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Posted in amazon, Amazon Web Services, AWS, Biz & IT, edge compiuting, hybrid cloud | Comments (0)

Amazon “automated machine” punctures bear spray can, 24 employees hospitalized

December 6th, 2018
Robbinsville Amazon warehouse

Enlarge / Employees fufill online orders at the Amazon.com Inc. fulfillment center in Robbinsville, New Jersey, on Thursday, June 7, 2018. (credit: Bess Adler/Bloomberg via Getty Images)

On Wednesday, 24 Amazon employees working in a Robbinsville Township, New Jersey, warehouse were sent to five different area hospitals after a 9oz canister of bear spray was deployed.

Early reports that the canister was punctured by an Amazon robot have not been confirmed by either Amazon or the Township's communication official, John Nalbone. Nalbone told Ars that Robbinsville first responders only reported that an "automated machine" was to blame, which could mean anything from a programmed robotic arm to an automated conveyor belt. (Of course, may readers of Ars would agree that defining the meaning of "robot" is more than just an exercise in trivia. This Wired article explores the topic more deeply.)

On Wednesday evening, one of the 24 people hospitalized was in critical condition, while another 30 were treated on the scene, ABC News says.

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Posted in amazon, Biz & IT, employment, robots, Working conditions | Comments (0)

Barnes and Noble’s newest Kindle competitor is a 7-inch, $49 Nook

December 3rd, 2018
Barnes and Noble’s newest Kindle competitor is a 7-inch, $49 Nook

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Barnes and Noble hasn't given up on its Nook tablets—quite the contrary, in fact. Last month, the bookseller debuted its biggest Android reading tablet yet, a $129, 10.1-inch slab with room for up to 256GB of storage. And today, Barnes and Noble came out with another, much more affordable tablet: an updated version of its two-year-old, 7-inch Nook that costs only $49.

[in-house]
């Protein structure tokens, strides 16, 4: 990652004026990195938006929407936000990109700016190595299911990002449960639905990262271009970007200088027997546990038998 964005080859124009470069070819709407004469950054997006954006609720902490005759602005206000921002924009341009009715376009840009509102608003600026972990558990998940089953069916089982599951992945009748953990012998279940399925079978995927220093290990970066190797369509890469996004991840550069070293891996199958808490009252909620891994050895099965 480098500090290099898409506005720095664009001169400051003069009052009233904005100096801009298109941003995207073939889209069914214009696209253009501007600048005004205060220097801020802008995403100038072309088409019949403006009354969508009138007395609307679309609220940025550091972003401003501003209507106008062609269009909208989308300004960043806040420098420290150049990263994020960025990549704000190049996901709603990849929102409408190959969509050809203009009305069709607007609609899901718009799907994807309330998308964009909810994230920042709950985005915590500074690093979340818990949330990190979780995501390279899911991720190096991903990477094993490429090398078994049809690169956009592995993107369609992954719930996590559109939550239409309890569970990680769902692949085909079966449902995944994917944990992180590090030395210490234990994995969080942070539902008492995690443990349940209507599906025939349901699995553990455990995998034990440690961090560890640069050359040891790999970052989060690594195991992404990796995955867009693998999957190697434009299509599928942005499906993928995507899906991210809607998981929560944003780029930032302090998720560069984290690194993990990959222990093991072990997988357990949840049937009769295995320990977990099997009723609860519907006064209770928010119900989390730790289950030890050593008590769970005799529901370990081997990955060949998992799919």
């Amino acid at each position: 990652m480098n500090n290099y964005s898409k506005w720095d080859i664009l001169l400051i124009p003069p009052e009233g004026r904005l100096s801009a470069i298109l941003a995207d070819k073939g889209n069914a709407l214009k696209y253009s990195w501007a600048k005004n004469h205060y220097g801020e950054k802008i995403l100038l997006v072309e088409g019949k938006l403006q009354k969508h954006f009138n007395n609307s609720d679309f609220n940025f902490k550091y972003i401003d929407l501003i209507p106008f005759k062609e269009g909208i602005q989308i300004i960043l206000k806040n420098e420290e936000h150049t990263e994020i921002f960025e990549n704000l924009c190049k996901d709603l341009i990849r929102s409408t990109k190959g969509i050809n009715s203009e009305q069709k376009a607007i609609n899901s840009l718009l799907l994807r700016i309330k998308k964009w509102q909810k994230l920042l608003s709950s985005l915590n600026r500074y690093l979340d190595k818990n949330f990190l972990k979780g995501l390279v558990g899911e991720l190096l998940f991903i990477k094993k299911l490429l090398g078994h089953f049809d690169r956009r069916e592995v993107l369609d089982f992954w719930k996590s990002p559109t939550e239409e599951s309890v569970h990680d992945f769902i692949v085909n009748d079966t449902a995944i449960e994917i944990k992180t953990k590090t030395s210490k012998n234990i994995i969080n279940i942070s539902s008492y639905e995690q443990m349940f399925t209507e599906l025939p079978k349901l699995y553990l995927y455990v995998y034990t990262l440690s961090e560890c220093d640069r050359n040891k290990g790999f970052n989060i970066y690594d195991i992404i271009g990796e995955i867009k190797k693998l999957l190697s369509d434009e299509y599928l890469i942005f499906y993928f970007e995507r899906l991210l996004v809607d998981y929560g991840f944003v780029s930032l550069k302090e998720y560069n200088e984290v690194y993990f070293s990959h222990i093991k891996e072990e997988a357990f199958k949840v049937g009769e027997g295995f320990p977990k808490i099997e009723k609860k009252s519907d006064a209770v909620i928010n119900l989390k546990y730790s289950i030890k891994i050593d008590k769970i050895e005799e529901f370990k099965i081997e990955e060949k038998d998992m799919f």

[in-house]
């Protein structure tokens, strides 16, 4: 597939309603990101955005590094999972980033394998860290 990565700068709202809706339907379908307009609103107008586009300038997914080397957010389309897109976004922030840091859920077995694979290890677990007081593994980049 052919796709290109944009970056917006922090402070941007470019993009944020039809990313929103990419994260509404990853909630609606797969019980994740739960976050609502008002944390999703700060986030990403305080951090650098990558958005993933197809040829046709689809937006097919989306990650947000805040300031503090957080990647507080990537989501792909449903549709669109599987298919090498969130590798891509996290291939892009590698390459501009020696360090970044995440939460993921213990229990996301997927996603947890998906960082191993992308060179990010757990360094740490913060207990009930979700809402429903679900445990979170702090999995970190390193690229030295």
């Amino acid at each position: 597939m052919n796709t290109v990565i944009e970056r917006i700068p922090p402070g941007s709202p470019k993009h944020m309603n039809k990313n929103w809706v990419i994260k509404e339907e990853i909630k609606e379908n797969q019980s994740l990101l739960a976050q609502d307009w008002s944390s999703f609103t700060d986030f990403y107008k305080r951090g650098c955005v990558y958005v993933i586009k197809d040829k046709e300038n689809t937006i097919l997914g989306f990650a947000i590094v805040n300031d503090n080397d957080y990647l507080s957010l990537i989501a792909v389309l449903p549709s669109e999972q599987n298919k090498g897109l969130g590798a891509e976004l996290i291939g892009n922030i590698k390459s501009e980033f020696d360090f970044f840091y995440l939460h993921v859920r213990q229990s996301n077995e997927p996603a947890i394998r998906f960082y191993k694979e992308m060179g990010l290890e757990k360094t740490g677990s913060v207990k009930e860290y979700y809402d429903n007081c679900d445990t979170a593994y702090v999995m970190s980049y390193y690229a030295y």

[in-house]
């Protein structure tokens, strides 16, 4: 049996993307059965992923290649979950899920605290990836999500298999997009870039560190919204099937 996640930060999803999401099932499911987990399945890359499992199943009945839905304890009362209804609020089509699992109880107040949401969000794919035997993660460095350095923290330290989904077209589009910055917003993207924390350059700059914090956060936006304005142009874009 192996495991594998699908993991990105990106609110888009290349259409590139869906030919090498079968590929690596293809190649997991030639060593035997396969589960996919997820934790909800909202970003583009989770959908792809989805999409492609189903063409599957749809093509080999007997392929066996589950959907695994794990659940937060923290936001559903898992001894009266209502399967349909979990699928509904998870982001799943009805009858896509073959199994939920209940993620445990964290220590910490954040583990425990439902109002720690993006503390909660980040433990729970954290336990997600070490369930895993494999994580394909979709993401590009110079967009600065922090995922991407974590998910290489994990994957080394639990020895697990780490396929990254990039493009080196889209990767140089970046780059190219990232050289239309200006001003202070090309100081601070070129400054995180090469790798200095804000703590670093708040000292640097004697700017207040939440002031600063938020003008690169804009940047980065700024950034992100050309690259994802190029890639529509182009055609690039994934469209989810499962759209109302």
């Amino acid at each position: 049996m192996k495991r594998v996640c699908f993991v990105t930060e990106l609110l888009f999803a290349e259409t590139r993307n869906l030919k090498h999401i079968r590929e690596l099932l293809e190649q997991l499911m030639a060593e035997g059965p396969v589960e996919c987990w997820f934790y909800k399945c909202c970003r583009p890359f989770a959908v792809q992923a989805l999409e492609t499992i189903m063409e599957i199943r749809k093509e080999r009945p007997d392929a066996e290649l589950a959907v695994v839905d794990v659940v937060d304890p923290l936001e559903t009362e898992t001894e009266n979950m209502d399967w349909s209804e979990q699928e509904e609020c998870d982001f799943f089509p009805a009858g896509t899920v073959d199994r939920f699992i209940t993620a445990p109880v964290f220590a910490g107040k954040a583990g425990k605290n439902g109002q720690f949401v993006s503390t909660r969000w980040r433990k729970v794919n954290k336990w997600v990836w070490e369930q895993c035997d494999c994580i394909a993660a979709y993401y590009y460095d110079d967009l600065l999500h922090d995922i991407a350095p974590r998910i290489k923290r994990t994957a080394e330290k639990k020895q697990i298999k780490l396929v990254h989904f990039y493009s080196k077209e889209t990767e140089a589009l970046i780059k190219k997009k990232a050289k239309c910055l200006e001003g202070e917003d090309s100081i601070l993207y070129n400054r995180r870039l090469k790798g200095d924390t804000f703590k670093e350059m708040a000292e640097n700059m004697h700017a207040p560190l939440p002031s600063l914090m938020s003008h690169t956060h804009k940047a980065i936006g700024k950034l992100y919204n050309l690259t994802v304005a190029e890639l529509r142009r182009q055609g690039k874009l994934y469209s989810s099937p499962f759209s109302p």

The new Nook looks nearly identical to the previous model, which was the smallest Nook when it came out a couple of years ago. The black slate has a 7-inch, 1024×600 display on it, as well as a microUSB port for charging, a headphone jack, and a microSD card slot. The original tablet had a mere 8GB of onboard storage, but the new device starts at 16GB. With the microSD card slot, you can have up to 128GB of total storage—enough to support numerous e-books and a decent number of Android apps.

In addition, the tablet has Wi-Fi and Bluetooth support, front- and rear-facing cameras (the former being a VGA camera and the latter being a 2MP shooter), and up to seven hours of battery life on a single charge. It's certainly not the most capable Android tablet, but at $49, it's one of the most affordable available.

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Posted in amazon, barnes and noble, clara HD, e-reader, kindle, Kobo, Nook, paperwhite, Tech | Comments (0)

Apple Music arrives on Amazon’s Echo speakers starting December 17

November 30th, 2018
Apple Music arrives on Amazon’s Echo speakers starting December 17

Enlarge (credit: Smith Collection/Gado/Getty Images)

Apple Music subscribers will have a new way to listen to music soon. Amazon announced that Apple Music will be available on Echo devices next month, beginning the week of December 17.

"We are committed to offering great music providers to our customers and since launching the Music Skill API to developers just last month, we’ve expanded the music selection on Alexa to include even more top tier services,"said Amazon Devices senior vice president David Limp in the statement. "We’re thrilled to bring Apple Music—one of the most popular music services in the US—to Echo customers this holiday."

Once the feature rolls out, users will be able to ask Alexa on Echo devices to play songs, artists, and albums from Apple Music after pairing their account to the Alexa mobile app. Subscribers can also ask Alexa to play curated playlists and radio stations, including Apple's Beats 1 station.

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Posted in alexa, amazon, apple, apple music, echo, streaming, Tech | Comments (0)

Congress: Amazon didn’t give “sufficient answers” about facial recognition

November 29th, 2018
Jeff Bezos, founder and chief executive of Amazon.com, in May 2018.

Enlarge / Jeff Bezos, founder and chief executive of Amazon.com, in May 2018. (credit: Alex Wong/Getty Images)

Seven members of the House of Representatives and one United States senator have now sent a second letter to Amazon's CEO, asking for more clarification about the company's use of facial-recognition technology.

Although two House members in the group sent a similar letter to CEO Jeff Bezos back in July, the larger group now says that Amazon "failed to provide sufficient answers" about its commercial facial-recognition program, known as Rekognition. Prior to the July letter, the American Civil Liberties Union used the service in a demonstration of its inadequacy—the service falsely matched 28 members of Congress with mugshots.